Objective New evidence about existing health technologies can raise questions about the benefits of continued provision. It may be possible to stop or reduce the technology use in people where benefit may not justify health system costs. The EBI programme was introduced in the English National Health Service (NHS) in April 2019. The programme provides guidance for local health system managers to stop or reduce certain procedures where evidence indicates limited or no benefit (for some or all patients). The aim of this study is to investigate patients’ understanding and experiences of care for symptoms where access to procedures may be constrained by the EBI programme.
Methods This is a qualitative study based on case study design. The data collection methods planned are semi-structured interview(s) with patients who are potential candidates for three case study procedures from the EBI programme. Alongside this, audio-recordings of these patients’ clinical consultations will be collected, with a focus on how treatment options are discussed. Data will be analysed thematically, using the constant comparative approach.
Results Data collection will commence in January 2022 with preliminary findings presented. The topics that will be covered in the interviews and audio-recordings include patients’ experiences of their initial referral by primary care and their pathway leading to specialist consultation; any expectations they may have had for their care and what the implications were if these were not met; and their general views on access to NHS care.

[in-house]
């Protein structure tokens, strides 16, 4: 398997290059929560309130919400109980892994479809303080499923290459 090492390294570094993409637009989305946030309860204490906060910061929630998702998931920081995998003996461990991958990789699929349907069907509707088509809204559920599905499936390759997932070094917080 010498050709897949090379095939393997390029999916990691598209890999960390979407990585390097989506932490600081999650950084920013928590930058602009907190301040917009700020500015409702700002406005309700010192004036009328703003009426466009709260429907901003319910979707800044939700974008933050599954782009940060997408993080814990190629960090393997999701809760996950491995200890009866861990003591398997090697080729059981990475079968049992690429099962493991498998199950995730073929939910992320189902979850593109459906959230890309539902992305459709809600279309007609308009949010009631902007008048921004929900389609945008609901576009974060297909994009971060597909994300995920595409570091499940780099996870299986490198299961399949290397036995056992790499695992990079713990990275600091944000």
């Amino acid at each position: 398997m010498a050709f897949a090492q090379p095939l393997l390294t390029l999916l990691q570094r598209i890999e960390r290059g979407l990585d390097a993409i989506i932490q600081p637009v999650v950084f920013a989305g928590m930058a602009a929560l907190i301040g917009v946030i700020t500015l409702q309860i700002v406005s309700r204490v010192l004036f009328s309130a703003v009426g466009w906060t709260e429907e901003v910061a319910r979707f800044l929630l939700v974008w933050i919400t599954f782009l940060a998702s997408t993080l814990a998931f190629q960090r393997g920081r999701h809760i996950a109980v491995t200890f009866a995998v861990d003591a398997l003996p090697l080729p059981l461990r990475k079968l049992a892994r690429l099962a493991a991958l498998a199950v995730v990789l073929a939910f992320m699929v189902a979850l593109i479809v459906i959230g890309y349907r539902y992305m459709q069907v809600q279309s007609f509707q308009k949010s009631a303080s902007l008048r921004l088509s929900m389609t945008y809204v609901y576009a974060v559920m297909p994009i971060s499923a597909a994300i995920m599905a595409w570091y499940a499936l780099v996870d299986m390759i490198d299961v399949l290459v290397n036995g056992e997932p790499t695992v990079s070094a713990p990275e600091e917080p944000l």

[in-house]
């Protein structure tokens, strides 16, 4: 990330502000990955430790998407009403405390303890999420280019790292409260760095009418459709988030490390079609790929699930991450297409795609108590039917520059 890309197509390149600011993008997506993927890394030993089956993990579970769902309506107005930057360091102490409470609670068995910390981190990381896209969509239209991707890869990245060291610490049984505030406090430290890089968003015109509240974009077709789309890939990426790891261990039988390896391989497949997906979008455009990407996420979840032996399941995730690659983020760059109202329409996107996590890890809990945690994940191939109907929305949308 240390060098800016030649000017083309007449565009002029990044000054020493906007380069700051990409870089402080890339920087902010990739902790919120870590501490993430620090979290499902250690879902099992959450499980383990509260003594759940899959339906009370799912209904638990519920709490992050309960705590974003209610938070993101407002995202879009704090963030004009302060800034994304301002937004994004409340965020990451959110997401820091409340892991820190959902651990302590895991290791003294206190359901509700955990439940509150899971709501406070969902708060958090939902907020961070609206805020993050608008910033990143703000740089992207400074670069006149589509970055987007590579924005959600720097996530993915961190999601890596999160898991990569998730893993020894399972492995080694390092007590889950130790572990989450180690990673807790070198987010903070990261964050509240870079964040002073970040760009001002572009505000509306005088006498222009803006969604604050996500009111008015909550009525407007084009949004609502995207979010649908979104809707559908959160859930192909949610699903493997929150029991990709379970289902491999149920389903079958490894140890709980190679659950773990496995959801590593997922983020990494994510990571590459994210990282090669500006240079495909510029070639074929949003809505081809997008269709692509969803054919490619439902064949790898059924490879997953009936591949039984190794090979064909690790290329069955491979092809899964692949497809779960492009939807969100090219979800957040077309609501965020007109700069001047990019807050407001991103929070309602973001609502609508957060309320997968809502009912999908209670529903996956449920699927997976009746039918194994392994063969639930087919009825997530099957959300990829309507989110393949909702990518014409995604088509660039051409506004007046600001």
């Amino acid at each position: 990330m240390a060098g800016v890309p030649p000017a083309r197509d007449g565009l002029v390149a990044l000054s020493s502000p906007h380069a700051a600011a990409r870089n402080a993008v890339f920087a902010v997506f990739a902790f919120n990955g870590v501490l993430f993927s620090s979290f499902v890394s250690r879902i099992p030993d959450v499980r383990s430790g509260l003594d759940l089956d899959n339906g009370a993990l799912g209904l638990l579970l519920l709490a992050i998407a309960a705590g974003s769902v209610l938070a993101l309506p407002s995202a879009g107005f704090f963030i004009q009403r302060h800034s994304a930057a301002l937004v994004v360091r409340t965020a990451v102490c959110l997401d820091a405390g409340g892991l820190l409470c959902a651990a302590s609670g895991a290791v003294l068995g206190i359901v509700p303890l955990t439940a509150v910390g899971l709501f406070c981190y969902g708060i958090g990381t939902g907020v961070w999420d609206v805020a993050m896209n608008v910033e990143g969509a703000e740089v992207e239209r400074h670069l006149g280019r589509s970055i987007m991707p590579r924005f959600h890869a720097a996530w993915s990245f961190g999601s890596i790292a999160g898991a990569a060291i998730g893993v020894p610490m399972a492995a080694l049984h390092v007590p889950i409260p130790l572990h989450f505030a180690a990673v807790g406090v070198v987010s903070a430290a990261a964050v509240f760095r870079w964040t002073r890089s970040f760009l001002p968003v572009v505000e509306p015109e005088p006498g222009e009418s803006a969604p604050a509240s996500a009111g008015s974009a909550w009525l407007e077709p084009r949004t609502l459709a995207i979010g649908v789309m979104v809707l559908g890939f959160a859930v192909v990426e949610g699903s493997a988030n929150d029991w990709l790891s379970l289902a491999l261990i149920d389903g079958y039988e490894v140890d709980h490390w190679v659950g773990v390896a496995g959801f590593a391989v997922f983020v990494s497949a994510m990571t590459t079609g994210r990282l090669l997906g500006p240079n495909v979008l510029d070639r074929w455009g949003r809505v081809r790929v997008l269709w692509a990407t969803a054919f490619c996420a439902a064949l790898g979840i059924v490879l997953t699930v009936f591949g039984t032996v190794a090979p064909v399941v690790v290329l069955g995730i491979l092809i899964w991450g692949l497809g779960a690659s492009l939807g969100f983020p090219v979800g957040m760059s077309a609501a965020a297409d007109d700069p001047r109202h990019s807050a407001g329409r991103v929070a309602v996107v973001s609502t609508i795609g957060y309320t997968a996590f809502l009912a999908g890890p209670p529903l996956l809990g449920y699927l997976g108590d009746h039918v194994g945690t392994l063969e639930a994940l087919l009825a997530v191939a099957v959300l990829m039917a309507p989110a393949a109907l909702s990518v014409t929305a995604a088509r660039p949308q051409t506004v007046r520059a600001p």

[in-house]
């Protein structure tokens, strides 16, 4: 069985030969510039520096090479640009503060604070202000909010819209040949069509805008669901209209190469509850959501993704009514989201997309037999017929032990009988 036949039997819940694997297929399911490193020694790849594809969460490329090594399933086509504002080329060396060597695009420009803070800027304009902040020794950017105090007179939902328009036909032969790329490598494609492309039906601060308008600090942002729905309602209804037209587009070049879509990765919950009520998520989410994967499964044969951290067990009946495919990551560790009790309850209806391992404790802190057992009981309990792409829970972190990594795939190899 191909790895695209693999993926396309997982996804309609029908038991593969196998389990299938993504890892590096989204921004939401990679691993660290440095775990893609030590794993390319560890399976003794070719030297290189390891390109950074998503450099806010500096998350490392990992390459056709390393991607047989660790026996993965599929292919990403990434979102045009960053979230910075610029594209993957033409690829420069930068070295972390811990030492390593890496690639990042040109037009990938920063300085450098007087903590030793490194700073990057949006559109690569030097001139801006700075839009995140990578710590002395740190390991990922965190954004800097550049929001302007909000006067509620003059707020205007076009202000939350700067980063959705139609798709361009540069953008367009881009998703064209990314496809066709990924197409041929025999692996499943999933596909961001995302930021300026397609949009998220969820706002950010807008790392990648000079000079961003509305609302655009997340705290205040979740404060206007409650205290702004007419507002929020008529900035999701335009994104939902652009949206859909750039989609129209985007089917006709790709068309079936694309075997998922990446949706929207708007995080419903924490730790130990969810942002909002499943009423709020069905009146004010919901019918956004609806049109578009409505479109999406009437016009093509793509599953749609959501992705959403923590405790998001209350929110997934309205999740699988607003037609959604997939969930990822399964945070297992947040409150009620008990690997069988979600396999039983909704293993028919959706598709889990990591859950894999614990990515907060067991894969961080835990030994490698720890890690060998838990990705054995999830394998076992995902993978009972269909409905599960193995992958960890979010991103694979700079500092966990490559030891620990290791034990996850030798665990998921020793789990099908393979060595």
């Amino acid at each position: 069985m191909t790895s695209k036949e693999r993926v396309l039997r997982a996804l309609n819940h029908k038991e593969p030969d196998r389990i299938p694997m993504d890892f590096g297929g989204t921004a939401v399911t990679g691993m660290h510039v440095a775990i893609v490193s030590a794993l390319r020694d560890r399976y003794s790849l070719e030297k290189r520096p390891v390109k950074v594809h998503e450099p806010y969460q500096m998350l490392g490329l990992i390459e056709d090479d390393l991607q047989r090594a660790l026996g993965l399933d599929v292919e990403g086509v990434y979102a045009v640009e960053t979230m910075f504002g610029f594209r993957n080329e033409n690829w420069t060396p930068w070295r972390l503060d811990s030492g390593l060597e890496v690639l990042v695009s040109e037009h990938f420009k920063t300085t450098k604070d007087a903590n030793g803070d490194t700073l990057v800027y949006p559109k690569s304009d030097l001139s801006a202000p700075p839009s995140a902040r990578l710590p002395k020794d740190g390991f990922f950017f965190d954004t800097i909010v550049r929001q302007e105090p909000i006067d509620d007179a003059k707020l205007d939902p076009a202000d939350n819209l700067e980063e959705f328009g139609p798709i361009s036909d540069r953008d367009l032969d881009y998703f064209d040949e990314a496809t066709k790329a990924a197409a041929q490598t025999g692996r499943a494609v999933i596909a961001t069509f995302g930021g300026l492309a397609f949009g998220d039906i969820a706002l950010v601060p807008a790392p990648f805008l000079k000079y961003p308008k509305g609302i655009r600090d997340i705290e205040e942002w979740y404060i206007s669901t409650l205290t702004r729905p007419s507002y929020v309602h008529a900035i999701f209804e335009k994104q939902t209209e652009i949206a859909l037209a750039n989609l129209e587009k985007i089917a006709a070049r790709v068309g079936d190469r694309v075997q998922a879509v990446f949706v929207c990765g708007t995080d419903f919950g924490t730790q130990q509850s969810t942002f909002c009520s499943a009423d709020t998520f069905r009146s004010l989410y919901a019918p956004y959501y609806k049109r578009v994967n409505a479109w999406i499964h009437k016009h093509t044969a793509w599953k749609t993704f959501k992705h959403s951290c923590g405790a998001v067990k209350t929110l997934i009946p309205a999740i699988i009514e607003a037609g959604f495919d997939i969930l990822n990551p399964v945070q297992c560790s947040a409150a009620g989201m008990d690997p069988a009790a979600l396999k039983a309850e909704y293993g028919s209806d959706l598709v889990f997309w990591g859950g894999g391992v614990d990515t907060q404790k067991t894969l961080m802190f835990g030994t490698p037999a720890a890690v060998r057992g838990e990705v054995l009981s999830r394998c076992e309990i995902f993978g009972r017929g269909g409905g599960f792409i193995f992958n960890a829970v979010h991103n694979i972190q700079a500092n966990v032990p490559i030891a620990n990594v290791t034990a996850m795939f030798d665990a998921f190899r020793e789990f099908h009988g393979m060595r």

Conclusion Research on the impact of initiatives that aim to reduce healthcare use from stakeholders’ perspectives is lacking. This study is one of the first to focus on patients’ understanding and perspectives of care in this context. Findings from this study will provide timely information on the implications of these initiatives on patients’ experiences of care.
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